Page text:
Metro Group Says New Tag Helped It Meet Its RFID Goals

By Claire Swedberg

The German retailer is using Avery Dennison's AD-843 tag to track pallets loaded with food products, providing nearly 100 percent read rate.


After two years of employing radio frequency identification to track some pallets of goods it ships to its supermarkets and wholesale food stores, Metro Group has fully deployed the system at all of its food markets in Germany, and at least 89 in France. The retailer is using what it describes as a new, more effective ultrahigh-frequency (UHF) tag: the AD-843, from Avery Dennison. The inlay was developed specifically for Metro Group, though it is now being marketed to other customers who ship pallets with loads that can make RFID reads difficult—such as products containing liquid, or those packaged in metal cans.

Metro Group first began utilizing the AD-843 in January 2009. Thus far, says Gerd Wolfram, managing director of MGI Metro Group Information Technology, the company’s IT services division, the new tag gives the company nearly 100 percent read rates despite being attached to pallets loaded with goods containing metal and fluids.

The German retailer began applying UHF Gen 2 tags to its pallets two years ago, using tags and interrogators from a variety of vendors (see Metro Fleshes Out its RFID Plans). “Since 2007, we’ve seen the quality of Gen 2 tags increasing,” Wolfram says. As a result, he adds, Metro Group has seen improved read rates for tags attached to pallets loaded with products that include metal and liquid. “We are pretty close to 100 percent.”

Vendors ship pallets loaded with cases of food and other goods to nine Metro Group distribution centers (DCs) in Germany. Those products are then stored prior to being packed on new pallets and shipped to Metro Group’s Cash & Carry wholesale stores and Real supermarkets. Typically, when one of Metro’s DCs receives an order from a store, employees pick the requested cases of goods and place them on mixed pallets to be shipped to the site. Those mixed pallets are tagged with one AD-843 tag, which is then encoded with a unique ID number.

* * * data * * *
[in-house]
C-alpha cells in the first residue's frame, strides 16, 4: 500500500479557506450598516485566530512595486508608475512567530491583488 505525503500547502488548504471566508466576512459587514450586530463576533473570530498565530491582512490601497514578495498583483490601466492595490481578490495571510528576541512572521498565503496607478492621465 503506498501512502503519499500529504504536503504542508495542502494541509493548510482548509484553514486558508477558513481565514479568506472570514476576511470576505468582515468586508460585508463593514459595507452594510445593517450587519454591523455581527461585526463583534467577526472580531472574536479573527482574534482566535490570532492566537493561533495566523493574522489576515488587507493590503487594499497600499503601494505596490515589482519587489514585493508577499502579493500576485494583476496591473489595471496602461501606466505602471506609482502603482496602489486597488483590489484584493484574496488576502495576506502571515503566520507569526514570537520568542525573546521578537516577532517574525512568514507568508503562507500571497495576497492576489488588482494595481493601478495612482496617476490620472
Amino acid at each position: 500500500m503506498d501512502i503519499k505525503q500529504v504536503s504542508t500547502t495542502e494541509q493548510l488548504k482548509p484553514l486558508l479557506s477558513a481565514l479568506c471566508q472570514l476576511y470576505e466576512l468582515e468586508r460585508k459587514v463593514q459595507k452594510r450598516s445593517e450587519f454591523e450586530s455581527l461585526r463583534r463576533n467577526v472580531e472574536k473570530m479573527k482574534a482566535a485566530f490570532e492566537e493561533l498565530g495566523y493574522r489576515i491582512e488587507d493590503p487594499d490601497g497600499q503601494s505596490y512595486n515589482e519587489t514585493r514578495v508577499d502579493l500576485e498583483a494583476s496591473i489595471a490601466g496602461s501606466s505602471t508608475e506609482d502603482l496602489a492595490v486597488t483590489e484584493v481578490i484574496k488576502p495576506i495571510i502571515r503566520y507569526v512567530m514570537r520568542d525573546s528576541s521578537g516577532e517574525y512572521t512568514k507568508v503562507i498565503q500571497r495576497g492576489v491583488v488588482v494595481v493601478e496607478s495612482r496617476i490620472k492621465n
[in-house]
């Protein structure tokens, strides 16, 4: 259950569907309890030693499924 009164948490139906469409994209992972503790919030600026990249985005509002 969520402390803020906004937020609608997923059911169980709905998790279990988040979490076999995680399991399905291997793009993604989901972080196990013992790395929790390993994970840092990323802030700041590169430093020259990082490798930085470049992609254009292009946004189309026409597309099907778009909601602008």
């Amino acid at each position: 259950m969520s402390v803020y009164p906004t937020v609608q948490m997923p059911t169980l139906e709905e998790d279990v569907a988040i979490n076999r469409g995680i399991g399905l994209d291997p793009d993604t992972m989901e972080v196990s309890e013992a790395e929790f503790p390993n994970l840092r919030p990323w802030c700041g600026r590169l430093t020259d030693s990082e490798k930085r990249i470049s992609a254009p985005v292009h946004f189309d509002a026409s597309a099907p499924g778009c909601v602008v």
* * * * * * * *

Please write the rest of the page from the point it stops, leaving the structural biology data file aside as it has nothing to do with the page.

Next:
As the pallets are loaded onto trucks, Sirit or Intermec RFID interrogators capture their tag ID numbers—reading them even in instances where a tag is obstructed by cases of goods—and send those ID numbers, along with a date and time stamp, to software running on Metro Group’s server. The software, designed and integrated by MGI Metro Group Information Technology, includes a database of pallet RFID tag ID numbers linked to the bar-code serial numbers of the products loaded on those pallets, enabling the software to interpret the RFID data and track when a pallet was shipped.

When the pallet arrives at one of the company’s 400 retail locations—whether Metro Cash & Carry stores in Germany and France, or Metro Real supermarkets in Germany—Sirit, Impinj or Intermec RFID readers installed at those locations’ receiving docks again capture the ID number on each pallet’s tag. The software is then updated to show that the pallets were delivered to the specific retailer.

In 2008, Metro Group tagged and tracked approximately 3 million pallets that were shipped from the DCs and bound for stores in Germany and France (see Metro Group, DHL to Roll Out RFID in France). However, the system still had some snags. Although the tags performed well, Wolfram says, their read rate was not as good as Metro Group would have liked, in large part because the UHF tags were difficult to read through the liquid and metal goods loaded on the tagged pallets.

One year ago, Metro tried Avery Dennison’s commercially available AD-840 tag, which contains an NXP G2XL chip with 240 bits of EPC memory (with an option for 512 bits of additional user memory) and measures 3.8 inches (97 millimeters) long and 1.6 inches (41 millimeters) wide. Metro tested the tag’s performance when used on pallets loaded with RF-unfriendly products (liquids, as well as metal containers), and confirmed that the 840—a narrow tag designed for airline baggage-tracking applications—provided a good read rate, according to Maggie Bidlingmaier, Avery Dennison’s global director of sales and marketing RFID.

At Metro’s request, Avery Dennison agreed to develop a new tag offering even greater performance. Metro chose the final inlay from design options provided by Avery Dennison, Bidlingmaier says. The resulting wide tag, the AD-843 (which measures 3.8 inches in width and 1.6 inches in length), contains an Impinj Monza 3 chip with 96 bits of memory and an antenna that’s larger than that of the AD-840.

“The AD-843 is especially powerful on a broad variety of products,” Bidlingmaier says. “It shows top performance on liquids, as well as in reflective, metallic environments, plus a superior basic performance for standard benign products. Although it was designed for this application, the AD-843 turned out to be a superior performer for a broad range of applications, due to its robustness and its performance near metal and near liquids.” Consequently, she explains, Avery Dennison is now marketing the AD-843 to other end users.

According to Wolfram, Metro Group hopes to move the use of RFID further up its supply chain. “We have a strategy to start tagging pallets first,” he says. “However, our next step is to use the same infrastructure for tagged cartons.” How soon that tagging will begin has not yet been decided. In part, he states, “it depends on the interest of our suppliers.”

Metro Group also sells commercial electronics at its Saturn and Media Markt stores, though these products and the pallets on which they are shipped are not yet being tagged. In 2007, the company’s Galeria Kaufhof department store division launched a project involving the application of EPC tags to individual garments, as well as the use of RFID-enabled dressing rooms and displays and a smart mirror (see Metro Group’s Galeria Kaufhof Launches UHF Item-Level Pilot).